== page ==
“Dont like abortions? Dont get one. Dont like guns? Dont own one.”
Which sounds kinda meaningful, until it’s your only grandchild that’s being aborted, or it’s your business that is held up by someone else with a gun, and you realise that what others do, still affects you.
And so it is with the issue of homosexuality. When debating whether gay marriage should be legal, many a gay activist was heard to claim that new forms of marriage have no bearing on other marriages. But scratch deep enough, and you find that even gay people have said that’s not true.
Within the United Methodist Church, is a group called Reconciling Ministries Network (RMN). RMN work for the “full inclusion” of GLBT people in the United Methodist Church. A number of their members emphasise that “all” are welcome at RMN services. But does “all” really mean all? Is it possible to please all?
The answer is no. It’s not possible to please all. If you have been around for a few decades, you might remember the days gone by when gay activists called for “tolerance”. But few these days are satisfied with tolerance. As we can see above, RMN calls for “full inclusion”. Use of the word ‘full’ is very intentional. It intentionally means inclusion in every way. In the same way that the gay community refused to accept civil unions as an alternative to marriage, full inclusion means that GLBT people should not accept any alternative to being eligible to undertake any role in a Christian setting, that a straight person might undertake. And implicit within that is the notion that there is nothing sinful or unchristian about homosexuality.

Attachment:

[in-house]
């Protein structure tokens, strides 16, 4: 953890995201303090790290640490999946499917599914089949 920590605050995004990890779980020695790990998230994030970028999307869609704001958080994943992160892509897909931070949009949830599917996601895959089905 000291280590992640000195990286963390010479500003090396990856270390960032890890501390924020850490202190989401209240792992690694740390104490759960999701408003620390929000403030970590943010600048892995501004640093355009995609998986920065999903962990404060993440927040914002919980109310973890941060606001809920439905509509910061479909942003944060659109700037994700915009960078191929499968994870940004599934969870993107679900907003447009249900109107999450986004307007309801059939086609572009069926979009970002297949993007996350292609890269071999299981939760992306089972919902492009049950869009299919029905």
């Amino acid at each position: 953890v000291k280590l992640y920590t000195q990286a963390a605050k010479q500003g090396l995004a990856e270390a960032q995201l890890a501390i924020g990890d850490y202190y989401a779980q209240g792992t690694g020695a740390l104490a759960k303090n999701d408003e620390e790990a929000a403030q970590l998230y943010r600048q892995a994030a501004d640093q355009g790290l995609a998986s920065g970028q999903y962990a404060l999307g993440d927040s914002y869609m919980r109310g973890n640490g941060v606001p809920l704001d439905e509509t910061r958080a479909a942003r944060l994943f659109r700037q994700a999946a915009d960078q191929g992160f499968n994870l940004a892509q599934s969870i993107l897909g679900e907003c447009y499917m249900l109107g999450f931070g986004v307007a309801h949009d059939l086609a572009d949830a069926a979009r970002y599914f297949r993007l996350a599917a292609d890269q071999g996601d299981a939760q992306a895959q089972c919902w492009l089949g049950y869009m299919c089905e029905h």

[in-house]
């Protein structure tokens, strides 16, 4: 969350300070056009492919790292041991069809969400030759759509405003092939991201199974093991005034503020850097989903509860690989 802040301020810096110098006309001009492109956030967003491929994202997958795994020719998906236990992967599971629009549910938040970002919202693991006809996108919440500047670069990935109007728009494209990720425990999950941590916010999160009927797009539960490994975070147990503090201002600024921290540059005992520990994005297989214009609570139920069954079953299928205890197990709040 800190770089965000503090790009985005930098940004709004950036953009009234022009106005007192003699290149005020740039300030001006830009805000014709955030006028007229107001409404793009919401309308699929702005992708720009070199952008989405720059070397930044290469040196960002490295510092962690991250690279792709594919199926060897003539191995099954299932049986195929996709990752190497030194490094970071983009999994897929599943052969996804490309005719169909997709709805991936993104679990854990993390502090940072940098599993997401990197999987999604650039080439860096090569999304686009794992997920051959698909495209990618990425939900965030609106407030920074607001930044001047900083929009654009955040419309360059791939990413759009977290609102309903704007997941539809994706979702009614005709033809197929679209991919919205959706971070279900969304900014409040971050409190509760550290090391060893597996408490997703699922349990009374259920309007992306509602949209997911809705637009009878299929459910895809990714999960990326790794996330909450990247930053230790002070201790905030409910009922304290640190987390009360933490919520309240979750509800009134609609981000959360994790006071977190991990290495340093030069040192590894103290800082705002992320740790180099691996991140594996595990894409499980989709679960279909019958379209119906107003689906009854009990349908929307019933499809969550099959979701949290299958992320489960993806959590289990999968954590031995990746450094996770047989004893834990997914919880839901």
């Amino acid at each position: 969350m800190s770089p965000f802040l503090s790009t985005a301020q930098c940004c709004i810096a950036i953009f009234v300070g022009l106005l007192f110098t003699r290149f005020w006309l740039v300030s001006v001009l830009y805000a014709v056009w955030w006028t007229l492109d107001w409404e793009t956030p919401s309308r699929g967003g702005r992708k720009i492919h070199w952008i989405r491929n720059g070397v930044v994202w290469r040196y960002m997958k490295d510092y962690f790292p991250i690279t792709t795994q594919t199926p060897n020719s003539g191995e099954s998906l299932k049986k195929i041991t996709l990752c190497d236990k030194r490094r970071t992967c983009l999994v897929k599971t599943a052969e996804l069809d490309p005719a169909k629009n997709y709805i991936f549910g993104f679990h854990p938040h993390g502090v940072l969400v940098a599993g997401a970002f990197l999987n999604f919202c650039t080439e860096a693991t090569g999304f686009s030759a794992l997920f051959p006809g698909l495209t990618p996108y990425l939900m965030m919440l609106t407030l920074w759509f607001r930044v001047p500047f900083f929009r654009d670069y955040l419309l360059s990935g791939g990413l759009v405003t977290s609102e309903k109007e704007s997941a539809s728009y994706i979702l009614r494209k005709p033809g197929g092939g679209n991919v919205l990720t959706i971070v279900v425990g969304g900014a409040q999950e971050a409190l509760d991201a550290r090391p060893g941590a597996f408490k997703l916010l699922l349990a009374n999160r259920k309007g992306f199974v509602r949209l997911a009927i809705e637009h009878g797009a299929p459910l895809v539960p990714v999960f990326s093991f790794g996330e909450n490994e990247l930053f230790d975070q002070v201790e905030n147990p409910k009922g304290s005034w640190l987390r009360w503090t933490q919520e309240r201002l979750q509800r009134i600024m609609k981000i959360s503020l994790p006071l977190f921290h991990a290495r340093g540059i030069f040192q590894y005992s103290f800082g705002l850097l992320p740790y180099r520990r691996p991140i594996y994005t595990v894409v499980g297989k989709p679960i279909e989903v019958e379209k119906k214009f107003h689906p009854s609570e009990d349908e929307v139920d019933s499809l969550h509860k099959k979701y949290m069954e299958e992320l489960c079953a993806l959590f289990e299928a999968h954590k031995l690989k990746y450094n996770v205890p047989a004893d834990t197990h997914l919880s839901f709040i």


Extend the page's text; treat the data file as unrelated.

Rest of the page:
So where does that leave the Christian who understands the Bible to say that a man should not lay sexually with another man (Leviticus 18) and that lusting after the same sex rather than the opposite sex, is unnatural and that homosexual sex is shameful (Romans 1)? Can that Christian debate that, or even raise the point, in a RMN setting? Probably not. Such discussion would be exclusionary and unwelcoming for homosexuals. Mere discussion of this would violate notions of “full inclusion” and would leave them feeling “unsafe”. And so you see that full inclusion of GLBT people, implies lack of inclusion of the full Gospel, and a silencing of certain points of view. People like the Pope or the Biblical St Paul, if he were around, would be silenced … at best.